Toyota first unveiled a family of new models that will carry the Prius name last month at the Detroit auto show, and that strategy is a key part of the company auto show efforts across North America, including at the Toronto auto show.
The idea is to establish the Prius as a brand in its own right. To do so, the Prius badge will be used on more than one car: the third-generation standard Prius, a plug-in hybrid Prius, a new Prius concept car and a larger Prius with 50 per cent more cargo room. The latter has a slightly higher roof line, with a shape similar to the company's Matrix wagon.
The smaller Prius C, about the size of Toyota's Yaris subcompact, will go on sale in early 2012, Toyota says. A plug-in Prius, whose battery can be recharged from a power outlet but which also will have a gasoline engine, is coming in 2012.
However, creating sub-brands can be tricky. Toyota's Scion line of small cars resonated with young buyers after it was introduced in the United States in 2003, but has struggled for the last few years. Scion came to Canada officially last fall and has been selling fewer than 300 cars a month ever since.
As well, no one knows how many buyers Toyota can reel in with additional Prius vehicles. Numerous studies show that mainstream buyers usually want to buy a vehicle that is as clean and fuel-efficient as possible, though only a very small percentage are willing to pay any notable price premium for going "green."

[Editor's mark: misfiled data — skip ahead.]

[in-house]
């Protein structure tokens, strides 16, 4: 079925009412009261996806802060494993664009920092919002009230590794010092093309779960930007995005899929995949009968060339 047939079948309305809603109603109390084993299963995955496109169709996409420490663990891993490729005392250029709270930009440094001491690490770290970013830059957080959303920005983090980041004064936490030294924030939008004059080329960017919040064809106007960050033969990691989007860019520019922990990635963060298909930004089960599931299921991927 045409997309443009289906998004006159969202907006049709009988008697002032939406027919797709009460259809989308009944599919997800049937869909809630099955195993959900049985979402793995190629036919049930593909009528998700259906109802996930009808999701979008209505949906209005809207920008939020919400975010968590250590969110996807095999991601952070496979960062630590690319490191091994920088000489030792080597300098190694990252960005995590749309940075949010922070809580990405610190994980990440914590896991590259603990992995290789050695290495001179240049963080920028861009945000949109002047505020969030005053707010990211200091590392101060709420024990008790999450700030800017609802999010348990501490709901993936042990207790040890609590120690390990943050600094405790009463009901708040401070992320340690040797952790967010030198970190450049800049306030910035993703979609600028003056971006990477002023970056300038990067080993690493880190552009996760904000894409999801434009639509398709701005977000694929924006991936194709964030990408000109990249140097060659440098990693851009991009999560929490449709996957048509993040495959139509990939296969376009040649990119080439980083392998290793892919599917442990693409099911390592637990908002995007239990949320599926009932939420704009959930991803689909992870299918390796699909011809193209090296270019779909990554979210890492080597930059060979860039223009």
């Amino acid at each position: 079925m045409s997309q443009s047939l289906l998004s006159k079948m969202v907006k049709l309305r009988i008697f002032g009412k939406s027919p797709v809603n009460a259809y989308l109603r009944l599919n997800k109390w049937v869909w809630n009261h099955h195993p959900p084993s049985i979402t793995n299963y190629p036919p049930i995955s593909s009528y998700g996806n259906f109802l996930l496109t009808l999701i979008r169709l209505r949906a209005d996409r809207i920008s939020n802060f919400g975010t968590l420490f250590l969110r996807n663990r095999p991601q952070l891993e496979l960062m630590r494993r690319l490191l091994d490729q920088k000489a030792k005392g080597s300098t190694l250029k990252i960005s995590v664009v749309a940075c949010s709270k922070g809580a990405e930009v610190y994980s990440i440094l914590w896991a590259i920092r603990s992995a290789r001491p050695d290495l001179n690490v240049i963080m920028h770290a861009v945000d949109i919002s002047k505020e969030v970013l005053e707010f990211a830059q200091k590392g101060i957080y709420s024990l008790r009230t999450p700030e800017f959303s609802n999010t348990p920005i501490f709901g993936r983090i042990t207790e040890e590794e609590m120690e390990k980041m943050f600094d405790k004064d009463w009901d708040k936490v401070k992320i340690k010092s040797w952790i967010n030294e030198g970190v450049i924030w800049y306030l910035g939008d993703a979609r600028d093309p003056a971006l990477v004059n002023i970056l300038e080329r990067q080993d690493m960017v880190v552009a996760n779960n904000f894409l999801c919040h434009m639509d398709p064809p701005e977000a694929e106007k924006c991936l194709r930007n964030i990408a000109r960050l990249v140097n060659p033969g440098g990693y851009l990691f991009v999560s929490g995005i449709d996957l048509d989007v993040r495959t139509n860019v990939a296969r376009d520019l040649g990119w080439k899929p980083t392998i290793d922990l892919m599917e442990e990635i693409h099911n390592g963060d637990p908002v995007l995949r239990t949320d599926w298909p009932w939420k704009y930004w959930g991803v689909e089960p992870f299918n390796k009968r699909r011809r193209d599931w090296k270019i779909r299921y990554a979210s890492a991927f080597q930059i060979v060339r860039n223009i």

The wild card is fuel prices. A number of car companies, including Toyota, expect pump prices to rise significantly in the near future and certainly by 2020 when U.S. sales officials believe the Prius hatchback's successor will be the country's best-selling car.
As one U.S. official put it at the Detroit auto show, "At $4 a gallon, we'll be selling every single one that we build."
Toyota Prius C
What is it? A concept vehicle designed to express what the smallest Prius family member might look like. The car looks a bit like the Toyota Yaris, but with a Prius' trapezoidal front and silhouette.
The nuts and bolts: Toyota officials have said that the production version of the Prius C would employ Toyota's existing Hybrid Synergy Drive system. The goal is to make sure the Prius C has the best fuel economy of any conventional hybrid, an honour that currently belongs to the Prius hatchback.
When? Look for the Prius C in the first half of 2012. It will surely be the least-expensive hybrid on the market.
2012 Toyota Prius v
What is it? A small crossover or wagon version of the current Prius hatchback. The Prius v will ride on the basic Prius platform, have seating for five and is due late this summer.
What Toyota says: "The Prius v will deliver the best fuel efficiency of any SUV, crossover or wagon in the market today, and a 66 per cent reduction in smog-forming emissions compared to the average new vehicle. Its versatile interior seats five adults comfortably, with sliding second-row seats that recline up to 45 degrees. At the same time, a fold-flat front passenger seat and 60/40 split folding rear seat make it easy to convert Prius v into a cargo hauler, with up to 971 L of space for stuff."
Is it real? Without a doubt. And more Prius models are coming in small, medium and larger versions.
Nuts and bolts: The Prius v shares the Prius's Hybrid Synergy Drive system and it keeps the nickel-metal hydride battery. It has 134 total horsepower and uses pretty much the same 1.8-litre gas engine that's in the regular Prius.
How much? Toyota isn't saying, but look for a base sticker price in the low $30,000s.
With its recall woes in the past, the vindicated Japanese auto maker moves forward with big plans for the Prius